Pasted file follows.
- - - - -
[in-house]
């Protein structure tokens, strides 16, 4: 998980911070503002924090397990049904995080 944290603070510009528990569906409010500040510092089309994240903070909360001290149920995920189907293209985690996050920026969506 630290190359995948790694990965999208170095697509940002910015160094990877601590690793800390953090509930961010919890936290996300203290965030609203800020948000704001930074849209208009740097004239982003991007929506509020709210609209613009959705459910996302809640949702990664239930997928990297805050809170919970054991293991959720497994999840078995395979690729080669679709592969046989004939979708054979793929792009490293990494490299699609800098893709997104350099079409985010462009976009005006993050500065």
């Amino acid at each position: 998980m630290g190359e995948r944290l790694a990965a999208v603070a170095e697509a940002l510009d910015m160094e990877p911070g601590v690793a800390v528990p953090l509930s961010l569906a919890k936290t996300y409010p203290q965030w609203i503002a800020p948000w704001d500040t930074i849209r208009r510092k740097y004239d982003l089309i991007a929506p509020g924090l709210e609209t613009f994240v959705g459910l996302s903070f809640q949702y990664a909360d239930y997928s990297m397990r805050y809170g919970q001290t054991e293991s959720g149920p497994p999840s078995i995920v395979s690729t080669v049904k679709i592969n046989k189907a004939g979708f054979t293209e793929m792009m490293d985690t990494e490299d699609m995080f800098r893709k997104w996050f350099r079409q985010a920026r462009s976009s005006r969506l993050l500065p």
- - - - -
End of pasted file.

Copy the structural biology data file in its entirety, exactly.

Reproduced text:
[in-house]
């Protein structure tokens, strides 16, 4: 998980911070503002924090397990049904995080 944290603070510009528990569906409010500040510092089309994240903070909360001290149920995920189907293209985690996050920026969506 630290190359995948790694990965999208170095697509940002910015160094990877601590690793800390953090509930961010919890936290996300203290965030609203800020948000704001930074849209208009740097004239982003991007929506509020709210609209613009959705459910996302809640949702990664239930997928990297805050809170919970054991293991959720497994999840078995395979690729080669679709592969046989004939979708054979793929792009490293990494490299699609800098893709997104350099079409985010462009976009005006993050500065």
């Amino acid at each position: 998980m630290g190359e995948r944290l790694a990965a999208v603070a170095e697509a940002l510009d910015m160094e990877p911070g601590v690793a800390v528990p953090l509930s961010l569906a919890k936290t996300y409010p203290q965030w609203i503002a800020p948000w704001d500040t930074i849209r208009r510092k740097y004239d982003l089309i991007a929506p509020g924090l709210e609209t613009f994240v959705g459910l996302s903070f809640q949702y990664a909360d239930y997928s990297m397990r805050y809170g919970q001290t054991e293991s959720g149920p497994p999840s078995i995920v395979s690729t080669v049904k679709i592969n046989k189907a004939g979708f054979t293209e793929m792009m490293d985690t990494e490299d699609m995080f800098r893709k997104w996050f350099r079409q985010a920026r462009s976009s005006r969506l993050l500065p």